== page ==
The textbooks should avoid treating the other side, one towards the other in both directions, said Viktor Gaber, the head of the Macedonian side of the Macedonia-Greece Joint Interdisciplinary Committee of Experts on History, Archaeology, and Education at the two-day second in a row meeting held in Skopje over the weekend.
The expulsion of the Aegeans, the Greek Civil War, the Balkan Wars. These are just some of the historical events that are likely to be revised. Macedonian experts do not disclose details but say that they have agreed with their Greek colleagues that showing the other side in a negative light should be avoided.
Events that cause animosity, a discomfort to hear and educate new generations. So if there is one event for one side, it will not be treated like that, said Gaber.
As Gaber said, this dynamics should contribute to switching into the study of concrete formulations in the textbooks and their adaption, as he said, to the new time that the Prespa Agreement brought, based on the principles and objectives of UNESCO and the Council of Europe on this matter.
The atmosphere was collegial, constructive. It’s about two concepts that need to be harmonized, and this is indisputable as there are two educational systems that have been built for years and that have their own history, and should have a shared future, said Gaber.
At the meeting in Skopje textbooks on history and geography for primary and secondary education were revised. It is a huge material, and that’s why, says Gaber, the meetings were postponed twice at the request of the Greek side.
The next meeting of the Committee which will be held in Athens, April 12 -13 will focus on specific issues.
Many periods connect us to the Greek side. We are neighbors, we may have been 400-500 years in a state structure where there was interference of any kind – economic, cultural, social. The Slavs settled on the territory of the former Eastern Roman Empire, so we lived with those people. Whether the peoples moved left or right because of historical circumstances, this is quite another thing, but we have lived together in different cultural and social environments, said Ambassador Gaber, answering a journalist question.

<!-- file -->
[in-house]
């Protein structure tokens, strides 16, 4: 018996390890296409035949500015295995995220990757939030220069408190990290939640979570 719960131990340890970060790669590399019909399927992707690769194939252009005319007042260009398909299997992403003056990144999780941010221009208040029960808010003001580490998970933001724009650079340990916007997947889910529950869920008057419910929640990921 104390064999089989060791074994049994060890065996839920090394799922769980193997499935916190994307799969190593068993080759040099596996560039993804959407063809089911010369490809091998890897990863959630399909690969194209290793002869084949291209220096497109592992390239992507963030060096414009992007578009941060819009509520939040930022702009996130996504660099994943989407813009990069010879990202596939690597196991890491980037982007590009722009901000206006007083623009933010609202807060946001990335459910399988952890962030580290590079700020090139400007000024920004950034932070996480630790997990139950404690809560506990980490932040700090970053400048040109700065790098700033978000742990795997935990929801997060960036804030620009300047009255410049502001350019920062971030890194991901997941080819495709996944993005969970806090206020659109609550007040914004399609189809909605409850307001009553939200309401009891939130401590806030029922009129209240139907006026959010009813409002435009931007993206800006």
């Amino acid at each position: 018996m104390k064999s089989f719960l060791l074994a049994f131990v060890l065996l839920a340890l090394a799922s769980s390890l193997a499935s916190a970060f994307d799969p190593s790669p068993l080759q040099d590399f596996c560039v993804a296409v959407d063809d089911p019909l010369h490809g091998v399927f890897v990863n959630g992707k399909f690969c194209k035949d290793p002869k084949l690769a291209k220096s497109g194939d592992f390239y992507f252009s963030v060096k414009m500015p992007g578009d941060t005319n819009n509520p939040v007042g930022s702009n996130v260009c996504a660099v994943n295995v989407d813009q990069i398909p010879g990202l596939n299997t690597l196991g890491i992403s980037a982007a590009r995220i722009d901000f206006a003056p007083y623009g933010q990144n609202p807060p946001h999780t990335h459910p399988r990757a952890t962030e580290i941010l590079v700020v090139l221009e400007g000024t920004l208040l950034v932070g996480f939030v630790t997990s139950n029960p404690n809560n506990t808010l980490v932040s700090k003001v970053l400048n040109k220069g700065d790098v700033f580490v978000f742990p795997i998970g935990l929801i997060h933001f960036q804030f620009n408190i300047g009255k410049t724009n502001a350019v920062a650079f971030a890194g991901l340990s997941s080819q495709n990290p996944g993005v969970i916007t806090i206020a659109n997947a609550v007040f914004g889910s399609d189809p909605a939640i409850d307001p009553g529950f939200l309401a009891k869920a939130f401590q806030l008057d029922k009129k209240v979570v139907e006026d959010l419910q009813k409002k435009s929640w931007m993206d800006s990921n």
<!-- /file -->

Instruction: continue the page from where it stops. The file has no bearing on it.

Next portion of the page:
Journalists failed to find out more details as the Foreign Ministry services prevented additional questions from being asked.
While Macedonia specifically does not disclose what is required of it or what it asked of Greece, the historians of the southern neighbor are very specific and precise – their priority for is wiping ethnic Macedonia off the maps, but also the texts about the partition of the country in the Balkan Wars.
The Committee is set up by outstanding experts who fully understand the work they need to do, thoroughly know the history of the two peoples, respect international law and European legislation, and are in a position to bring justice and to present historical truth by removing the propaganda subtexts, illustrations and maps that have modified textbooks in recent decades, Greece’s Deputy Foreign Minister Markos Bolaris said then.